There was a stronger connection between demographic characteristics and the likelihood that recyclers had recycled all of their recyclable waste. In particular, the households most likely to have recycled all of their waste were those that contained only individuals aged 65 years or more, and those in which no household member had more than 8 years of education.
2.5.1 Type of recycling program
While recycling always involves the separation of recyclable materials from other waste, the type of recycling program available affects the amount of time that recycling takes and the degree of effort that it requires.
The survey asked respondents whether they had access to the following types of recycling programs:
- A municipal curbside pickup program, including containers or bins located within or near the household's place of residence;
- Recycling drop-off centers or depots, including those located at landfill sites.
Most Canadian households with access to a program had curbside pickup available for their recycling (84%) (Table 5). Half of the households with access to a recycling program (51%) were able to use only curbside pickup, while a further third (33%) had access to both curbside pickup and drop-off locations. Less than one-fifth of households with access to a recycling program reported having access to recycling only though drop-off centers or depots (16%).
The availability of curbside pickup varied among the provinces. Households in Newfoundland and Labrador were the least likely to have had curbside pickup available, at only 28% of households with access. Among the households with access to recycling programs, curbside pickup was also less likely to be available to households in Saskatchewan (37%), Alberta (37%), and New Brunswick (48%).
There was a wide gap between those three provinces and the rest of Canada, as in every other province three-quarters or more of households with access to recycling programs were able to use curbside pickup. The households most likely to have access to curbside pickup for their recycling were those in Prince Edward Island (98%), Quebec (98%), Ontario (95%), and Nova Scotia (94%).
Households without access to curbside pickup were less likely to have recycled: 92% of households without access to curbside pickup recycled versus 98% of those with curbside access (Table 6 and Chart 4). This relationship was consistent in almost all provinces but was most pronounced in Quebec, where only about three-quarters of households without access to curbside pickup (77%) recycled, while 98% of those with curbside access did so.
When households without curbside pickup did recycle, they were significantly less likely to have recycled all of their waste (Chart 5). Only one-third of recyclers without curbside pickup (34%) recycled all of their waste, compared to over half of recyclers with curbside access (55%). This relationship was again seen in almost all provinces but was weakest in Ontario and Alberta, where households without access to curbside pickup were only slightly less likely to have recycled all of their waste (57% versus 49%, respectively, for Ontario; 38% versus 32%, respectively, for Alberta).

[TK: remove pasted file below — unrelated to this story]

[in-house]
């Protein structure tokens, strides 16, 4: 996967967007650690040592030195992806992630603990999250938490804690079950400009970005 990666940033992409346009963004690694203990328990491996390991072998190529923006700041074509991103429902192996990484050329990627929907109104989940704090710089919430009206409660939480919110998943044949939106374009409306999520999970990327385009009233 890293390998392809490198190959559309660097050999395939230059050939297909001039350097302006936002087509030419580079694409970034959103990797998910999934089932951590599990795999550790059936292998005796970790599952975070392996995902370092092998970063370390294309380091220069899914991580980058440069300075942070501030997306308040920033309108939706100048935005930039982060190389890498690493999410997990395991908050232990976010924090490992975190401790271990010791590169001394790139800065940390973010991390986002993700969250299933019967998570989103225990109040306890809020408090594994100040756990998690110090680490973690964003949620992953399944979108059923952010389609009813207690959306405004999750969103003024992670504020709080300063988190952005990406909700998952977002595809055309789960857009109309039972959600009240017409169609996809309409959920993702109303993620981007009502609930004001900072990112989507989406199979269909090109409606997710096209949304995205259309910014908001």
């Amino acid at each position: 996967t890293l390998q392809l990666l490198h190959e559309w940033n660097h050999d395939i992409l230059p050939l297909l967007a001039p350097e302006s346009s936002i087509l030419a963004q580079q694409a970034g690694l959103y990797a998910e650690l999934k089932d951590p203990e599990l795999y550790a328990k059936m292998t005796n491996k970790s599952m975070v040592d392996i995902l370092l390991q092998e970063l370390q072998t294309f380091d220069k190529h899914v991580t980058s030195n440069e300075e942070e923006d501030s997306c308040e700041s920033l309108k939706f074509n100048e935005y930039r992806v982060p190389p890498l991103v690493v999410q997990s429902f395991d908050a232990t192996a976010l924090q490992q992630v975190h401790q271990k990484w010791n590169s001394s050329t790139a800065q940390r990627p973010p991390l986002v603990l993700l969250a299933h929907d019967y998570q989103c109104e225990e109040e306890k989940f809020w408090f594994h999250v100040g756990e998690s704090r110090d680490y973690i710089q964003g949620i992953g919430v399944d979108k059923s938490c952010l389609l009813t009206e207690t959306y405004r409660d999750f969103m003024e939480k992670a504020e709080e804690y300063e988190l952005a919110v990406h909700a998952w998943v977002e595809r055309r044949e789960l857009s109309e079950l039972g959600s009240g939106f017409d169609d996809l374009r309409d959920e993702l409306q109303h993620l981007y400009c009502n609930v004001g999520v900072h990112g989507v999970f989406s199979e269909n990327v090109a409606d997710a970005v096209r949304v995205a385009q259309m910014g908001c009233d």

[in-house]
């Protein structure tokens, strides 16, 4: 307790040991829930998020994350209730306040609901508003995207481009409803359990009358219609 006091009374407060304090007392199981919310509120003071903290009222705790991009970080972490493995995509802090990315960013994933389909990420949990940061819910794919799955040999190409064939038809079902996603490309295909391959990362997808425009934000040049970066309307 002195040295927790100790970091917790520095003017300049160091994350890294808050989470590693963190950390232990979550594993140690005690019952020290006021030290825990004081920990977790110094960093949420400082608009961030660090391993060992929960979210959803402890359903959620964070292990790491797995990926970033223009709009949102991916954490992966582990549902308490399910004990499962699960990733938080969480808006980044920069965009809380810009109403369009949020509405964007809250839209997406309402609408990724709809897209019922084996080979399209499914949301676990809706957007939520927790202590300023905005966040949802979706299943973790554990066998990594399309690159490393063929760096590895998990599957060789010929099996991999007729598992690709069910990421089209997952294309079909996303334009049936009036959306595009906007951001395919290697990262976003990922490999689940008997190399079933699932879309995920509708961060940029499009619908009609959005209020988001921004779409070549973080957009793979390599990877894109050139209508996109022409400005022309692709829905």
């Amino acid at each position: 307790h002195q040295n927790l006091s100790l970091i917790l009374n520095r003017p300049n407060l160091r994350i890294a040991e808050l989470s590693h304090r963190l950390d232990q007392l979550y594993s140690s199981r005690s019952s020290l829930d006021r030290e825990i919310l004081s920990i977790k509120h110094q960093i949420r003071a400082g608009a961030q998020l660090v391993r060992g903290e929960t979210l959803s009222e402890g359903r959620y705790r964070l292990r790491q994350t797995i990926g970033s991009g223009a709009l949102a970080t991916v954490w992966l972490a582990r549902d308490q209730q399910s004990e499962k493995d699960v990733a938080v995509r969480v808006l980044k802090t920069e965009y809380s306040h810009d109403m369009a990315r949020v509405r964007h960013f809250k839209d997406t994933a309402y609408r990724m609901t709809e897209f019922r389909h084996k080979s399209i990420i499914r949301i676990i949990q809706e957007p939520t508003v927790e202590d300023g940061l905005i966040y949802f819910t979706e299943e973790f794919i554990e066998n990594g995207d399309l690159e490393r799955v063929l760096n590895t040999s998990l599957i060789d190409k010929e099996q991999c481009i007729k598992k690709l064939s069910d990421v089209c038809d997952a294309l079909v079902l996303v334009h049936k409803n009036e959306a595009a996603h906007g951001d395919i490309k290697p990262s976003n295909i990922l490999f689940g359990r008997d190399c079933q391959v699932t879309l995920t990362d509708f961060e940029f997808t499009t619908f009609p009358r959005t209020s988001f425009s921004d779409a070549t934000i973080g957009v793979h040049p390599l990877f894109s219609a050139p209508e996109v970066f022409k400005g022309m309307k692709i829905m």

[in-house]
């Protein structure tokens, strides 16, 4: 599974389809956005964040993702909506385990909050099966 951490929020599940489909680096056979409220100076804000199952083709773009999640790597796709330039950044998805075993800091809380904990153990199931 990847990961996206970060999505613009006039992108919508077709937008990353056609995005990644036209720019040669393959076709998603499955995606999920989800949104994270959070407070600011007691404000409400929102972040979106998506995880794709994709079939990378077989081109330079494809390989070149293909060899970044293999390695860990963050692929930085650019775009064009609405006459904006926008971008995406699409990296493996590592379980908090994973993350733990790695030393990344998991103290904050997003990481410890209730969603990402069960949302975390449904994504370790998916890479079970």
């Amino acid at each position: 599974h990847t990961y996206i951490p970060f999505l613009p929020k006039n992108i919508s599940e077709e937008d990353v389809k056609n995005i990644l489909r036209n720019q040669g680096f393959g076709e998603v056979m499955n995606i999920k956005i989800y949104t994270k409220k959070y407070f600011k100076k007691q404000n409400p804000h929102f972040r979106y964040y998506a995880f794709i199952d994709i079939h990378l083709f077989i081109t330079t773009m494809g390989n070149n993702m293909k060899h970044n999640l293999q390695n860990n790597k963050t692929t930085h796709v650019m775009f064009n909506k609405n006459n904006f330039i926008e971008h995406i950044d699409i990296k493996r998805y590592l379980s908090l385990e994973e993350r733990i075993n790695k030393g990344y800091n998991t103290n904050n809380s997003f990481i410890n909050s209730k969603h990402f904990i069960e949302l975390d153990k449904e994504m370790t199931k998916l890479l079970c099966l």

Part of this variation may be related to households living outside of densely populated areas being less likely to have access to convenient recycling options. However, the same pattern was not found in Newfoundland and Labrador, the province where curbside pickup was most uncommon. In this province, households with access to curbside pickup and households without were equally likely to participate in recycling (90% and 91%, respectively) and equally unlikely to recycle all of their waste when they did recycle (32% and 33% of households, respectively). This may indicate that in areas where curbside recycling is largely unavailable, depots or drop-off centres could become a more generally accepted or integrated system for recycling.
2.5.2 Dwelling type
The type of dwelling in which households reside affects their recycling behaviour, particularly if it requires them to expend more effort or to take special steps in order to participate in recycling. In 2007, most Canadian households resided in single detached dwellings (58%), while one-quarter lived in apartments (25%) and the rest were located in multiple-dwelling units (15%) or mobile homes (2%).
Households in apartments were significantly less likely to have access to recycling programs: only 86% of those living in high-rise apartment buildings and 90% of those living in low-rise apartment buildings had access to recycling programs. Figures for the proportion residing in all other types of dwellings stood at between 95% and 98% (Table 10). This may be related to the fact that apartment buildings often carry out their waste disposal via internal systems, such as waste chutes, which may not include options for recycling.